# Histogram Bins – Calculating Optimal Number of Bins

histogramrule-of-thumb

I'm interested in finding as optimal of a method as I can for determining how many bins I should use in a histogram. My data should range from 30 to 350 objects at most, and in particular I'm trying to apply thresholding (like Otsu's method) where "good" objects, which I should have fewer of and should be more spread out, are separated from "bad" objects, which should be more dense in value. A concrete value would have a score of 1-10 for each object. I'd had 5-10 objects with scores 6-10, and 20-25 objects with scores 1-4. I'd like to find a histogram binning pattern that generally allows something like Otsu's method to threshold off the low scoring objects. However, in the implementation of Otsu's I've seen, the bin size was 256, and often I have many fewer data points that 256, which to me suggests that 256 is not a good bin number. With so few data, what approaches should I take to calculating the number of bins to use?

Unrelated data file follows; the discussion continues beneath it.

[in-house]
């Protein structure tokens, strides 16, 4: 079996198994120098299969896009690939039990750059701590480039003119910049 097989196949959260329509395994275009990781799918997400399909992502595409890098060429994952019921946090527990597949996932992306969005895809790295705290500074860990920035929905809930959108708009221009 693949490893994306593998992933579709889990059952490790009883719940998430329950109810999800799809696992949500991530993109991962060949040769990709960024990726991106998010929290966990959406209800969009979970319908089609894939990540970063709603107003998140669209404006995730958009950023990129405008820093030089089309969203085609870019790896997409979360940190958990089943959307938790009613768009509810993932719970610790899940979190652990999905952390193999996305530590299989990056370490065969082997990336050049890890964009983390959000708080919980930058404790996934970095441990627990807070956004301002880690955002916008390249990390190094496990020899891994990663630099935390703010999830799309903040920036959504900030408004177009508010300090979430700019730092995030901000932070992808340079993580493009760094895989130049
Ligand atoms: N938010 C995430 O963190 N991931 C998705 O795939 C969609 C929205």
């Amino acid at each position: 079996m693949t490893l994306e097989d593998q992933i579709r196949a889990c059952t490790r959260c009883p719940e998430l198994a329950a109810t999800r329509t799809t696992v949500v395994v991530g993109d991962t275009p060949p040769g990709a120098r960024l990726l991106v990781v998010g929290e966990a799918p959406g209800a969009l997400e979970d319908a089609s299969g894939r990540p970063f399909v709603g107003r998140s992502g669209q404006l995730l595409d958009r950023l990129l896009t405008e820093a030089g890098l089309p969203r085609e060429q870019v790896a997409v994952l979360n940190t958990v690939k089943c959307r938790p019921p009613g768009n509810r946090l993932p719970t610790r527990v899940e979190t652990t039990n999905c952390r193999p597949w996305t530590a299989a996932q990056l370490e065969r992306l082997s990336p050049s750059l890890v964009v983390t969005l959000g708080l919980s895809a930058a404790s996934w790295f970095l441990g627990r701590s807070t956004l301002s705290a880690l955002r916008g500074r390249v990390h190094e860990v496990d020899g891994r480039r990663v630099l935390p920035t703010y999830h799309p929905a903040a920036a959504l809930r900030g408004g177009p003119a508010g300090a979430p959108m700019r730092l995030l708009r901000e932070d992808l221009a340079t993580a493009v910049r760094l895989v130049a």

The Freedman-Diaconis rule is very robust and works well in practice. The bin-width is set to $$h=2\times\text{IQR}\times n^{-1/3}$$. So the number of bins is $$(\max-\min)/h$$, where $$n$$ is the number of observations, max is the maximum value and min is the minimum value.

In base R, you can use:

hist(x, breaks="FD")


For other plotting libraries without this option (e.g., ggplot2), you can calculate binwidth as:

bw <- 2 * IQR(x) / length(x)^(1/3)

### for example #####
ggplot() + geom_histogram(aes(x), binwidth = bw)